Tennis elbow is pain on the outer side of your elbow.
What causes tennis elbow?
The site of the pain in tennis elbow is where some tendons from your forearm muscles attach to the bone around your elbow. The condition is usually caused by overuse of your forearm muscles in repeated actions such as wringing clothes or manual work (particularly with twisting movements such as using a screwdriver). Playing tennis or other racquet sports can also cause tennis elbow.
What are the symptoms?
For most people with tennis elbow, the pain only occurs when they use their forearm and wrist, particularly for twisting movements such as turning a door handle or opening a jar.
For some people:
- The pain is constant – occurring at rest and affecting sleep.
- The pain travels from the elbow towards the wrist.
- It is difficult to hold items such as a knife/fork, a cup or a pen.
- It is difficult to straighten the arm fully.
- There is stiffness in the affected arm.
How is tennis elbow diagnosed?
Your doctor can usually diagnose tennis elbow by talking to you about your symptoms and by examining your arms. Investigations are not usually needed to diagnose tennis elbow.
What are the treatment options for tennis elbow?
Self-management is often all that is needed and often the best long term solution in treating tennis elbow.
Treatment includes the following:
Put an ice pack on your elbow for 10 minutes every 3 to 4 hours for 2 to 3 days or until the pain goes away. (Do not put ice directly next to skin as it may cause ice burn. Wrap it in a damp tea towel.)
You may try a tennis elbow strap. This strap wraps around the forearm below the elbow, acting as a new attachment site for the forearm muscles and keeping them from pulling on the painful epicondyle. Some people find this helpful, especially with a repetitive job.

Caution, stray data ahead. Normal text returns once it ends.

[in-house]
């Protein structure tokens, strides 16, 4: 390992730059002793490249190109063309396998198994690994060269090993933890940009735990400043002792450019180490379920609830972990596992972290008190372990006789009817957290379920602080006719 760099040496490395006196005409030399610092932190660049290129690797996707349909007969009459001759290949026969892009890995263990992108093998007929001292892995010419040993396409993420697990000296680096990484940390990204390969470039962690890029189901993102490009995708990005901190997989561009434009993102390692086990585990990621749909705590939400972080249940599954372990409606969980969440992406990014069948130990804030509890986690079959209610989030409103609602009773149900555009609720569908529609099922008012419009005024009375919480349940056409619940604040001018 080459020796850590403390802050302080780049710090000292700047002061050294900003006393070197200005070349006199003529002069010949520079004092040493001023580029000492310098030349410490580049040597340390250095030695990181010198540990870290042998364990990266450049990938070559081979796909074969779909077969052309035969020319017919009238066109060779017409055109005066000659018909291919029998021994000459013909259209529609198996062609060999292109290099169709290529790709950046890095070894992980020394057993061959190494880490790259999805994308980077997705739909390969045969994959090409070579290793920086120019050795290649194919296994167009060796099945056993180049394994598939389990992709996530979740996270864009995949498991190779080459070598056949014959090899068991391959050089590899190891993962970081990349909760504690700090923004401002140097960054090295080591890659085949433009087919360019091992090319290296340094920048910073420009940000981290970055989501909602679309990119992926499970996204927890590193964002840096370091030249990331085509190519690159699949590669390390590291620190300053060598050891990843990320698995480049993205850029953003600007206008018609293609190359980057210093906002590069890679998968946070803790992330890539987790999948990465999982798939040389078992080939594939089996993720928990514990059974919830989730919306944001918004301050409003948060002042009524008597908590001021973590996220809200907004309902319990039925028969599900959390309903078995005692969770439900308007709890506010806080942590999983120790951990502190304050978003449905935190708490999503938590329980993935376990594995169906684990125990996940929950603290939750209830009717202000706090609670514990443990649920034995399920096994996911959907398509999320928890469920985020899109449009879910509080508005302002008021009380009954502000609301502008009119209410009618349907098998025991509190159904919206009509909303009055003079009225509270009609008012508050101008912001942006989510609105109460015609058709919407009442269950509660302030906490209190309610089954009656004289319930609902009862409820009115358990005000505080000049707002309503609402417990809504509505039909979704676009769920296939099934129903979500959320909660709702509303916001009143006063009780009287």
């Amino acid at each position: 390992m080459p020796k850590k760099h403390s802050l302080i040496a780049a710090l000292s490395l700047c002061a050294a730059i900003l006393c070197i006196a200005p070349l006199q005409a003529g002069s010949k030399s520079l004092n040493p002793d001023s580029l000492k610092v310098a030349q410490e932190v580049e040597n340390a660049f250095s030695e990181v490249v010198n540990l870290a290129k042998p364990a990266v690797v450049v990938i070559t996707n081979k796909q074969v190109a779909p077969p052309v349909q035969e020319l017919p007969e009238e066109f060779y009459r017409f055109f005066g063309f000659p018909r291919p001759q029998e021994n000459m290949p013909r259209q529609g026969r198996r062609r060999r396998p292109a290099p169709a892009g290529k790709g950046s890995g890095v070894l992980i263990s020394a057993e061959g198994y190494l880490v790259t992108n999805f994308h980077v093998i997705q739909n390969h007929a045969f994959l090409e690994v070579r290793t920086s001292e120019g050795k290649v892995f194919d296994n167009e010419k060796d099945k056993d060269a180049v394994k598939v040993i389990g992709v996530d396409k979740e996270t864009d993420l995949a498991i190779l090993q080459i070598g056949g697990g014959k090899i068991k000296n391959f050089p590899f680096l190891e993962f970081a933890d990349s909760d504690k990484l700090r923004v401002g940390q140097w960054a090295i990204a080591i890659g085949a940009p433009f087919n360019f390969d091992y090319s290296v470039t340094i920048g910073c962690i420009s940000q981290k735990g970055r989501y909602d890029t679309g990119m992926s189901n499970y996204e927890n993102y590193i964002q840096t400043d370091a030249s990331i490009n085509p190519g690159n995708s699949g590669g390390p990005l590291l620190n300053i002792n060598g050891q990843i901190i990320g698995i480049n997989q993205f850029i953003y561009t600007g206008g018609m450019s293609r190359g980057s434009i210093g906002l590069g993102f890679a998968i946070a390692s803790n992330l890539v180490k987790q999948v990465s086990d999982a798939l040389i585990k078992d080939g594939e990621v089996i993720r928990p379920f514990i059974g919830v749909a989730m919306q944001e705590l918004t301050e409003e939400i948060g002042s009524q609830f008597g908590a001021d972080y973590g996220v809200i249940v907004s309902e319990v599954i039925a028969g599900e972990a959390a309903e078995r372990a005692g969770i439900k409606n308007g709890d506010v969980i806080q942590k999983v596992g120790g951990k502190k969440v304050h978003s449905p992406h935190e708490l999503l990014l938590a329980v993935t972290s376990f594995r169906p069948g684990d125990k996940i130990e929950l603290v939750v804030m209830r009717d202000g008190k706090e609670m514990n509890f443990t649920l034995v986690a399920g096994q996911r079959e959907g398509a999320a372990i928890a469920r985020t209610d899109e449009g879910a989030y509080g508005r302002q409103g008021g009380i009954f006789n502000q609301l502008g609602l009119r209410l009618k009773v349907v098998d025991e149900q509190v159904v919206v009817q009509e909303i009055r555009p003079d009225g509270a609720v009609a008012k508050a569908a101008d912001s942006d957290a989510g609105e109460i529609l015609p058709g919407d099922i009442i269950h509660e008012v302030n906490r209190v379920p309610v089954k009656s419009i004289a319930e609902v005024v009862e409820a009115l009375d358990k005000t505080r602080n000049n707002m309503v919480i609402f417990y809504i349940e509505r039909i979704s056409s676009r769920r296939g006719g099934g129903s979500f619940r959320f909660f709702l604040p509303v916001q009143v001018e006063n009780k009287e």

You could try anti-inflammatory painkillers such as ibuprofen. Some anti-inflammatory painkillers also come as creams or gels, which you can rub over your painful elbow. These tend to produce fewer side-effects than those taken by mouth. If you cannot take anti-inflammatory painkillers, other painkillers such as paracetamol, with or without codeine added, may be helpful. Ask your doctor or pharmacist for advice.
Some people find natural anti-inflammatory remedies useful.
What is the prognosis (outlook) for tennis elbow?
Pain from tennis elbow usually lasts for six to twelve weeks. In some people it can go after as little as three weeks. It tends to be a self-limiting condition, meaning that without treatment it will resolve in 80-90% patient in 1-2 years.
If your symptoms persist your doctor may recommend:
Physiotherapy for progression and modification of exercises as well as clarification of the diagnosis.
Other treatments eg, ultrasound, acupuncture and massage have minimal evidence of long term benefit as they do not improve the strength of the tendon.
NICE found limited evidence in the literature to support the use of corticosteroid injections for tennis elbow.
If the symptoms have been present for 18 months surgery may need to be considered, but most people will improve before this is necessary.
How can I prevent recurrence of tennis elbow?
Ice your elbow after exercise or work.
In job-related activities, be sure your posture is correct and that the position of your arms during your work doesn’t cause overuse of your elbow or arm muscles.
Try work related modification if possible and pace your activities when you can.
Find out how to get referred to Practice Plus Group MSK & Diagnostics for NHS treatment.